Please complete all the readings and activities prior to proceeding to the discussion board where
you are expected to contribute your thoughts on the modules subject matter.
Module 3 Required Readings:
In Globetrotting or Global Citizenship? Perils and Potential of International Experiential Learning
edited by Rebecca Tiessen and Robert Huish, 2014, University of Toronto Press.
Chapter 3 by Langdon and Agyeyomah Critical hyper-reflexivity and challenging power: Pushing past the
dichotomy of employability and good global citizenship in development studies experiential learning
contexts.
Chapter 5 by Thomas and Chandrasekera Uncovering what lies beneath: And examination of power,
privilege, and racialization in international social work.
Chapter 6 by Fizzell and Epprecht Secondary school experiential learning programs in the global south:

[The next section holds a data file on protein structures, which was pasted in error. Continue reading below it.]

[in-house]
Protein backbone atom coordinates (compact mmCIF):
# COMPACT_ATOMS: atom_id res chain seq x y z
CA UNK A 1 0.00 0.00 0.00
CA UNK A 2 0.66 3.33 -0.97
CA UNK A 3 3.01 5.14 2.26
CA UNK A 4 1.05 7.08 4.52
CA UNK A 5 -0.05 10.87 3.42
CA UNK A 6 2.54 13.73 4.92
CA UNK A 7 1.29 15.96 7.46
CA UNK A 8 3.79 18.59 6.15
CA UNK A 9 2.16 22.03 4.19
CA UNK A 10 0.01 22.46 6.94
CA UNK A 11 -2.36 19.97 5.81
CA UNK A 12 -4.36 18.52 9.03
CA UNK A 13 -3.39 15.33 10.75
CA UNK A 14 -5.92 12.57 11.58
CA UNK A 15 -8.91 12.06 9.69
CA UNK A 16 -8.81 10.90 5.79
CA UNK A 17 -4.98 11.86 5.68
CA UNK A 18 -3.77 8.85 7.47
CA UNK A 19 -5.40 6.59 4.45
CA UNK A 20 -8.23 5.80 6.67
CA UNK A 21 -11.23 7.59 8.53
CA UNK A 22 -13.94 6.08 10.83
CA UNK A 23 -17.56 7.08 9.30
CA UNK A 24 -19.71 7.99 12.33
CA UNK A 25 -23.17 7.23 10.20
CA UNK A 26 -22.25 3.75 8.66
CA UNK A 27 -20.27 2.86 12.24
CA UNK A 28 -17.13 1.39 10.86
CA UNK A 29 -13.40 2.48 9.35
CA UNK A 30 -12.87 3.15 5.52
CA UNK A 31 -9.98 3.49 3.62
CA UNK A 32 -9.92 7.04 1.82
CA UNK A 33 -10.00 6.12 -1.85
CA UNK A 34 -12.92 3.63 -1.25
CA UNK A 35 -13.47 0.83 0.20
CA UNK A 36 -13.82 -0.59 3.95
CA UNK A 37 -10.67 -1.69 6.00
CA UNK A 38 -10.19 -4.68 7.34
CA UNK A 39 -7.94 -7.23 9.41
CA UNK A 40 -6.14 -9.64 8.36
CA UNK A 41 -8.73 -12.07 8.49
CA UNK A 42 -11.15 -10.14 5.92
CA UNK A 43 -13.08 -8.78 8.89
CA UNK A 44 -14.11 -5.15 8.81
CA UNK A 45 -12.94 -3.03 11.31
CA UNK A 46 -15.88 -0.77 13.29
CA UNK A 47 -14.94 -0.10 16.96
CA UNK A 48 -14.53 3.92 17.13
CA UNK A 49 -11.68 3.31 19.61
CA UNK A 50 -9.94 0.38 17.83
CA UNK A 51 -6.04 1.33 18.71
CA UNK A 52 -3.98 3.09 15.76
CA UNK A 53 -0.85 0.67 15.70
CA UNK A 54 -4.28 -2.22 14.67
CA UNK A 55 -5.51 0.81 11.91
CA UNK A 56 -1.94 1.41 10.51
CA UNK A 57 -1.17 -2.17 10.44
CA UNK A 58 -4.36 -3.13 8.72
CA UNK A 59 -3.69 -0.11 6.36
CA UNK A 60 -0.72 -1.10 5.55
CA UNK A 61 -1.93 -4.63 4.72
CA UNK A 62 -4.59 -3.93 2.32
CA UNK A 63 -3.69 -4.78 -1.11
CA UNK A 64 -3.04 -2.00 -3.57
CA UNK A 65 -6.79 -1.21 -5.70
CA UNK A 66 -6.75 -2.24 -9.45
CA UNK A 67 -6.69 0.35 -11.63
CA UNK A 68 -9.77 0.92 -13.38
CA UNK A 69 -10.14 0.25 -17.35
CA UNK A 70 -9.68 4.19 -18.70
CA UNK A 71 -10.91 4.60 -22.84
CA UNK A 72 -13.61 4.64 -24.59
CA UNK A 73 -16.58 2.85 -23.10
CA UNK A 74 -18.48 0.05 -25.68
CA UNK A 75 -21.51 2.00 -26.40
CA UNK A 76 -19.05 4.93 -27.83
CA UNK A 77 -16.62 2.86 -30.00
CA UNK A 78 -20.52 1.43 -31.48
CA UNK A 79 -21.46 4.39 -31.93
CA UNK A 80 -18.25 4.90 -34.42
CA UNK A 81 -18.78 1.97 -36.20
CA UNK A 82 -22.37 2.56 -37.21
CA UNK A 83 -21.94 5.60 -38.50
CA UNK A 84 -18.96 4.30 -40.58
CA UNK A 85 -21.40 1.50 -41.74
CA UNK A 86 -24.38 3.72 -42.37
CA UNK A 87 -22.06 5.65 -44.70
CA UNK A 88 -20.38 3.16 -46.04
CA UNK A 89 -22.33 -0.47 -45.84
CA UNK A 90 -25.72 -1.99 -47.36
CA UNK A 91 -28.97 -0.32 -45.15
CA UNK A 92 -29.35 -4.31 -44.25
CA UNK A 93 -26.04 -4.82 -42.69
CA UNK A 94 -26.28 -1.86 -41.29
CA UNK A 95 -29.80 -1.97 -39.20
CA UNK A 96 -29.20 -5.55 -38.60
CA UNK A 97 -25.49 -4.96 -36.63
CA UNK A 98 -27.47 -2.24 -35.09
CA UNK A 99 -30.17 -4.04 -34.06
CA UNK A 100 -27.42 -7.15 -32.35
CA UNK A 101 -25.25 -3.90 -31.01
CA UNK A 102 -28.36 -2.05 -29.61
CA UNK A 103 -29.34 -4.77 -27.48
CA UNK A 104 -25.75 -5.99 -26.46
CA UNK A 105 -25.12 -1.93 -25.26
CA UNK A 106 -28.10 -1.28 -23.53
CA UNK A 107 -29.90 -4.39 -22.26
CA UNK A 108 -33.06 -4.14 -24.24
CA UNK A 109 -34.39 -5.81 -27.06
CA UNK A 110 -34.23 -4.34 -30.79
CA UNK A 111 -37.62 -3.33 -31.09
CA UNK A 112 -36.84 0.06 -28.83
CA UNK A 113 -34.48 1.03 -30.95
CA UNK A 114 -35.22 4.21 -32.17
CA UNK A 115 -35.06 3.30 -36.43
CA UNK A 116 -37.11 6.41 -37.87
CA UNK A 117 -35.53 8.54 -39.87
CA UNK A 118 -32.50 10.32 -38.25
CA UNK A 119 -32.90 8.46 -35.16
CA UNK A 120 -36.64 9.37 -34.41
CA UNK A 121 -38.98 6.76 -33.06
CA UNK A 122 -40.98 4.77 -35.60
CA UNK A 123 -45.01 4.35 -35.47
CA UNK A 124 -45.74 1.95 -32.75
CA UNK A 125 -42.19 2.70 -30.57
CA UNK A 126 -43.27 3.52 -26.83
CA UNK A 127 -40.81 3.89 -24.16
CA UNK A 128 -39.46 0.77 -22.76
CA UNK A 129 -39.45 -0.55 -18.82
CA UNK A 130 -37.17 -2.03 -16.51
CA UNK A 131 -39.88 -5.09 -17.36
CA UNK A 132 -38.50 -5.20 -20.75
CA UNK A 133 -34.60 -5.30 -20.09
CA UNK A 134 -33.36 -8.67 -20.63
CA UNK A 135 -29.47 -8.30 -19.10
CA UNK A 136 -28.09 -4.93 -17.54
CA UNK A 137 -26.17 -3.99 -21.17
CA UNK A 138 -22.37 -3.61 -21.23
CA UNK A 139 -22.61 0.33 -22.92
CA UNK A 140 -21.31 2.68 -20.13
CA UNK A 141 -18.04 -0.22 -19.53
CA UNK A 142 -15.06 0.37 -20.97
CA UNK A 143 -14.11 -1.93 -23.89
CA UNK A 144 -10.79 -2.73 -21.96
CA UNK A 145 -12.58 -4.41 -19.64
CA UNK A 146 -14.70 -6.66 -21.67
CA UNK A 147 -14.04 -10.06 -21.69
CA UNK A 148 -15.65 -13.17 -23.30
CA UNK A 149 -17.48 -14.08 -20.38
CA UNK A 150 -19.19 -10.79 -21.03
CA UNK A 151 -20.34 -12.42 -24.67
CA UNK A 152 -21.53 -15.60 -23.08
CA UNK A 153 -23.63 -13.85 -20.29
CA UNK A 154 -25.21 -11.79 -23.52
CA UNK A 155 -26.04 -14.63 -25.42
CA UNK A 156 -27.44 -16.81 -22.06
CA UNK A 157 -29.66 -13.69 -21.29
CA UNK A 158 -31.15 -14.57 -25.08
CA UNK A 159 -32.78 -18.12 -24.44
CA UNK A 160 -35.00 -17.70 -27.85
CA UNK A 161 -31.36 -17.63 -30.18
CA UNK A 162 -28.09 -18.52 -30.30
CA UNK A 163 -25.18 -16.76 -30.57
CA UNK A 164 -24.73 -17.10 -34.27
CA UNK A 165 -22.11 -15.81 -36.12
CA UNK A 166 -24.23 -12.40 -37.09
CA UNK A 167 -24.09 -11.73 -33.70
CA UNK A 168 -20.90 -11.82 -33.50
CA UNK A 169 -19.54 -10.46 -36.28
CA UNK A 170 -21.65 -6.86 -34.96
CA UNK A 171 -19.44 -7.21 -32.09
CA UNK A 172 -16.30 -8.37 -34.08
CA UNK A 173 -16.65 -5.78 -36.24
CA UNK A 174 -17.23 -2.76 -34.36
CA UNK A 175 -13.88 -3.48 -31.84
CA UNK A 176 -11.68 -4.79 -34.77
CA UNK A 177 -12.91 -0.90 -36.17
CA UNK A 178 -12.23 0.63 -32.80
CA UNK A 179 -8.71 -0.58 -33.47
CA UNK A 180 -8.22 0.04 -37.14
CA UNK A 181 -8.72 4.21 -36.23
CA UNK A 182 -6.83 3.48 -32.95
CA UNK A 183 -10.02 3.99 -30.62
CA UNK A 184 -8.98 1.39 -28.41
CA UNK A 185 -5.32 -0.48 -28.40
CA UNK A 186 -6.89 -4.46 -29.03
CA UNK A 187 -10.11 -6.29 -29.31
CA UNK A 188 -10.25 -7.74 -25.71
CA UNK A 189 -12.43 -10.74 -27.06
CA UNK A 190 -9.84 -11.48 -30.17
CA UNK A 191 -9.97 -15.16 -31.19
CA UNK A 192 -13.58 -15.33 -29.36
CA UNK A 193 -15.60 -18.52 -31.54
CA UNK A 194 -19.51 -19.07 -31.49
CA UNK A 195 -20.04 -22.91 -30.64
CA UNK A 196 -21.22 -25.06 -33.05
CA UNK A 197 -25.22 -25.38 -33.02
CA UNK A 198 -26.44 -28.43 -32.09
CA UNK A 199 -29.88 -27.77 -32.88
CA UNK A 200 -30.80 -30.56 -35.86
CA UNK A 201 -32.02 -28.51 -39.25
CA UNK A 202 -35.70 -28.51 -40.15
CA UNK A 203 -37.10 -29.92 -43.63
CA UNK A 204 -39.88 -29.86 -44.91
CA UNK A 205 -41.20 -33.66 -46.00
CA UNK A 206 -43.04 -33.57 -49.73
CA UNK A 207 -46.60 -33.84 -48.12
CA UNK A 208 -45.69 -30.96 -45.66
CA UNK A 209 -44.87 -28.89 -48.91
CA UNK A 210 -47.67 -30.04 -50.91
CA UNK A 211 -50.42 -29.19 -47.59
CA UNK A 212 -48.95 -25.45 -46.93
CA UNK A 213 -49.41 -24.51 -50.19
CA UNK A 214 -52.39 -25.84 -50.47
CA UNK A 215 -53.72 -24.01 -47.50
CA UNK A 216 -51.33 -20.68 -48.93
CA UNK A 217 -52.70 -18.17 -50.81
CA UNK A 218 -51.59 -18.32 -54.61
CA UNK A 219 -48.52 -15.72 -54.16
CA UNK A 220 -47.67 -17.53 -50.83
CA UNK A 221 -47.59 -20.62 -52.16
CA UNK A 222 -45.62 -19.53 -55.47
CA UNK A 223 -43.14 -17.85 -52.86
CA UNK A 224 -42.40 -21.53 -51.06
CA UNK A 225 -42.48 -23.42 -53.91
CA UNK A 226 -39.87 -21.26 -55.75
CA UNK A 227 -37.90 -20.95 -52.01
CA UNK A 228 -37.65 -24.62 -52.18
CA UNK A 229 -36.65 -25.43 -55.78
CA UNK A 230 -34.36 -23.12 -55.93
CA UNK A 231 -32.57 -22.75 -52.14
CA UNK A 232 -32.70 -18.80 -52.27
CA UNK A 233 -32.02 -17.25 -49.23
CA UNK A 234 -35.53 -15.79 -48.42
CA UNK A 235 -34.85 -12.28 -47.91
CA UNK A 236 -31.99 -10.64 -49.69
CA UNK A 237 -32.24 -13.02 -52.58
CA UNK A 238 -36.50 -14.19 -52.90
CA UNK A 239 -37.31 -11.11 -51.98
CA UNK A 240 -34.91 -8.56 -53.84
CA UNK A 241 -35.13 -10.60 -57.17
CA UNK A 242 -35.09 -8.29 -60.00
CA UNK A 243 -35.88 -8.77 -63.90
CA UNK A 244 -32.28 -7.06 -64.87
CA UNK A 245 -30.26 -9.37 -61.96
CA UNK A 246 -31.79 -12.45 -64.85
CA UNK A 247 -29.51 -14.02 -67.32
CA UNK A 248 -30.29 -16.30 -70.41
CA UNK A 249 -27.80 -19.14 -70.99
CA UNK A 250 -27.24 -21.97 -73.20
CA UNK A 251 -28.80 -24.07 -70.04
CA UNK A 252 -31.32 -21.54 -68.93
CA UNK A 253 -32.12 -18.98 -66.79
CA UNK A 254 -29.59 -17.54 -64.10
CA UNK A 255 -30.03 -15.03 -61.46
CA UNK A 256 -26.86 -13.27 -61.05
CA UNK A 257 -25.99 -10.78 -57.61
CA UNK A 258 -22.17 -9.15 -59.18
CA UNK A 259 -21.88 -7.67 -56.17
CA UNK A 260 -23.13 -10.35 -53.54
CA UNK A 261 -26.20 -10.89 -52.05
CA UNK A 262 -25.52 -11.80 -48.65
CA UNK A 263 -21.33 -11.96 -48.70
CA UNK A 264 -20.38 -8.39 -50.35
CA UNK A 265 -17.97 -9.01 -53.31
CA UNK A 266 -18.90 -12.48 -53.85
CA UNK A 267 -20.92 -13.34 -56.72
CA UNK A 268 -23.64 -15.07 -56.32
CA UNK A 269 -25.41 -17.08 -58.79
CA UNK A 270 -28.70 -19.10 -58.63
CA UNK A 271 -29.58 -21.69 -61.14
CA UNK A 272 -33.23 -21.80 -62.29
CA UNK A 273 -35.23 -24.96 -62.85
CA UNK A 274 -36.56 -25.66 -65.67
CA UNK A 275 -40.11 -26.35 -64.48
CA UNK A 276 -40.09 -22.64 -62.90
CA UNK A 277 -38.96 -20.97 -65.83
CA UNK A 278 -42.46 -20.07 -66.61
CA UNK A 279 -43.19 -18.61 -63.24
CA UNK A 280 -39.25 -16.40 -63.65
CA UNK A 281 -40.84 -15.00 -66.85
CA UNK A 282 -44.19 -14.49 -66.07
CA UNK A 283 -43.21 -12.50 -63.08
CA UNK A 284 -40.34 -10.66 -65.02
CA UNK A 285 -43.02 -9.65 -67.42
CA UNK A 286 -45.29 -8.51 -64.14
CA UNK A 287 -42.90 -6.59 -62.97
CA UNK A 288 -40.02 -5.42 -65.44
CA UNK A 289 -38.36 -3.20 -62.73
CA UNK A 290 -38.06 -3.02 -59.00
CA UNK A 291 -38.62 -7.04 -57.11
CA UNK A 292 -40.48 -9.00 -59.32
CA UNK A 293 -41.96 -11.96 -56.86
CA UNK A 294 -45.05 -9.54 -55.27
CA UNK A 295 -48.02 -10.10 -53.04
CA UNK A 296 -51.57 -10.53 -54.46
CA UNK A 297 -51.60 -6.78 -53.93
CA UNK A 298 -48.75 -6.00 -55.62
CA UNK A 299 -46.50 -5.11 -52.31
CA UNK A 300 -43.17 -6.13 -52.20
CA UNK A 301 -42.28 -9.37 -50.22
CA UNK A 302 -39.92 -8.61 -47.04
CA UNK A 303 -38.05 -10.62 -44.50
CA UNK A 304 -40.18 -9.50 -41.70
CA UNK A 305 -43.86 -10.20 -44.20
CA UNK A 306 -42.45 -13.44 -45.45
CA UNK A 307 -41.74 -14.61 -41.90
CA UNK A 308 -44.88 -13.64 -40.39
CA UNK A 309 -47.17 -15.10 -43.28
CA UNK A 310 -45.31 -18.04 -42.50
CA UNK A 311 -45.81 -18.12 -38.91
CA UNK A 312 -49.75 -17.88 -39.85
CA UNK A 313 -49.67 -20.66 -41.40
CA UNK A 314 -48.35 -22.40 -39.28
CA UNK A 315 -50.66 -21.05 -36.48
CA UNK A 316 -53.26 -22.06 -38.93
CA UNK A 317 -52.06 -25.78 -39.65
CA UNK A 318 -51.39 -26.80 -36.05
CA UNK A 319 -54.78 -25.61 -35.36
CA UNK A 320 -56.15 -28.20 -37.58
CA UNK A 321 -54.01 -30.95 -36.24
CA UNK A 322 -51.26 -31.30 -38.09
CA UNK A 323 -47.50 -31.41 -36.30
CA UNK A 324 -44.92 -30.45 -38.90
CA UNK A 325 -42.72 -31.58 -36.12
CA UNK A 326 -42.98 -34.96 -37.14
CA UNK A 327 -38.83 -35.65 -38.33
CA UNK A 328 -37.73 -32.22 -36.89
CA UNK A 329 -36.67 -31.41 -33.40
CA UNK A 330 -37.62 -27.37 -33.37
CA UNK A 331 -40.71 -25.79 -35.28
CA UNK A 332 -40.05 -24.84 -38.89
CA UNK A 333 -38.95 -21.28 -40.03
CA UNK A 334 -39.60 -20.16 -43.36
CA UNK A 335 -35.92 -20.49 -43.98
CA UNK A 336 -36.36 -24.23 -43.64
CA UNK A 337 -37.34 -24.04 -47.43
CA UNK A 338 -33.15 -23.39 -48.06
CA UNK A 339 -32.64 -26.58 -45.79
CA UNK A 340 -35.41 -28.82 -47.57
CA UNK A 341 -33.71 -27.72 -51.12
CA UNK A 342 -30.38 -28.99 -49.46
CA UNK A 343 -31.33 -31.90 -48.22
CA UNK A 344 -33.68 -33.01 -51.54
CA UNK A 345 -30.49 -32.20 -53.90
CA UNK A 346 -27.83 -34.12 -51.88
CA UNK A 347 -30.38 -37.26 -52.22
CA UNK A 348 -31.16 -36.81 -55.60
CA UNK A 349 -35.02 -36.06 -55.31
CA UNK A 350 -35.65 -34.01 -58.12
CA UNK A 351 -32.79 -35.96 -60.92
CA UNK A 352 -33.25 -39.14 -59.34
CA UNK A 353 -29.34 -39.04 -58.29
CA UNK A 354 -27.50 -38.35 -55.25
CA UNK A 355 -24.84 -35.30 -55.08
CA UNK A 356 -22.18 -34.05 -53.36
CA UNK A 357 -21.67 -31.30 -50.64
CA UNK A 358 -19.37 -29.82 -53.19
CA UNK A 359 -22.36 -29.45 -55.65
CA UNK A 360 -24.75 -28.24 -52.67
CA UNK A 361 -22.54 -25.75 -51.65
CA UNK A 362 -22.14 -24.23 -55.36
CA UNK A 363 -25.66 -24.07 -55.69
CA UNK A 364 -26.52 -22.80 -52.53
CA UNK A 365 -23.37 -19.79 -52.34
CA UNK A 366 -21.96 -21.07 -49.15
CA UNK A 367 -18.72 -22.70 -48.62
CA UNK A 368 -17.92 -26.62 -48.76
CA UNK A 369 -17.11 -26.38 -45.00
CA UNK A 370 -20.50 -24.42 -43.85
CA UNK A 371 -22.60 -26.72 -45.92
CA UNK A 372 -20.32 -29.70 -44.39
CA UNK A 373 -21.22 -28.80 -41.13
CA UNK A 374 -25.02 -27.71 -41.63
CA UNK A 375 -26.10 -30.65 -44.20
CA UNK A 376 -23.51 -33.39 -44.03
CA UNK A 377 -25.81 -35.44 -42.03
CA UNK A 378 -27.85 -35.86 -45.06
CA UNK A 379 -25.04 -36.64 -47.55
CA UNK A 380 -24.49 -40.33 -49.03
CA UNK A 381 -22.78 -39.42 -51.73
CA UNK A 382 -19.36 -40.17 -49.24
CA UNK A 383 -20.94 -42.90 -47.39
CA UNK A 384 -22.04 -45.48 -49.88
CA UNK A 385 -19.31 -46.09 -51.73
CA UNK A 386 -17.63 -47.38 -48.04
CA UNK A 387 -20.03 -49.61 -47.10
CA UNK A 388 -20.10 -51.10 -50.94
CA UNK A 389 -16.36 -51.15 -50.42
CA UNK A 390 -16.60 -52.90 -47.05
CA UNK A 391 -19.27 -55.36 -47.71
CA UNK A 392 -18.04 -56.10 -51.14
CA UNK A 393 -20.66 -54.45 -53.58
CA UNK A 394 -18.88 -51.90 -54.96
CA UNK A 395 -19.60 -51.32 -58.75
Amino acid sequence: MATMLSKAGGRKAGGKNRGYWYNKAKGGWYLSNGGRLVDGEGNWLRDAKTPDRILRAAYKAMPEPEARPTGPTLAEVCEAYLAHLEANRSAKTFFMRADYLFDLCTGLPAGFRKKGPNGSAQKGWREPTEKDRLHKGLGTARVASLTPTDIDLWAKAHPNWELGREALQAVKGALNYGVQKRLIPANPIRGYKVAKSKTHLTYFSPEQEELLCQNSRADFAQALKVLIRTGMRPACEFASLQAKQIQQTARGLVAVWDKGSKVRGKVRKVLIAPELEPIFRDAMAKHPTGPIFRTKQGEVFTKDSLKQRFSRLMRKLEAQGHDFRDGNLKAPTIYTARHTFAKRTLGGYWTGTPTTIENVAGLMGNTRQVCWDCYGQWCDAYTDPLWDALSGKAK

Critical reflections from an Ontario study.

Additional readings: You can find the PDFs for these readings through the uOttawa library
database.
Heron, B. (2011). Challenging indifference to extreme poverty: Considering southern perspectives on
global citizenship and change. Ethics and Economics. 8(11). 109-119.
Jackson, J. (2011). Cultivating cosmopolitan, intercultural citizenship through critical reflection and
international, experiential learning. Language and Intercultural Communication. 11(2). 80-96.
Perold, H., Graham, L., Mavungu, E., Cronin, K., Muchemwa, L., and Lough, B. (2012). The colonial legacy
of international voluntary service. Community Development Journal. 48(2). 179-196.
Activities:
Watch the video of John Langdons talk posted on Blackboard Learn.

Discussion Questions: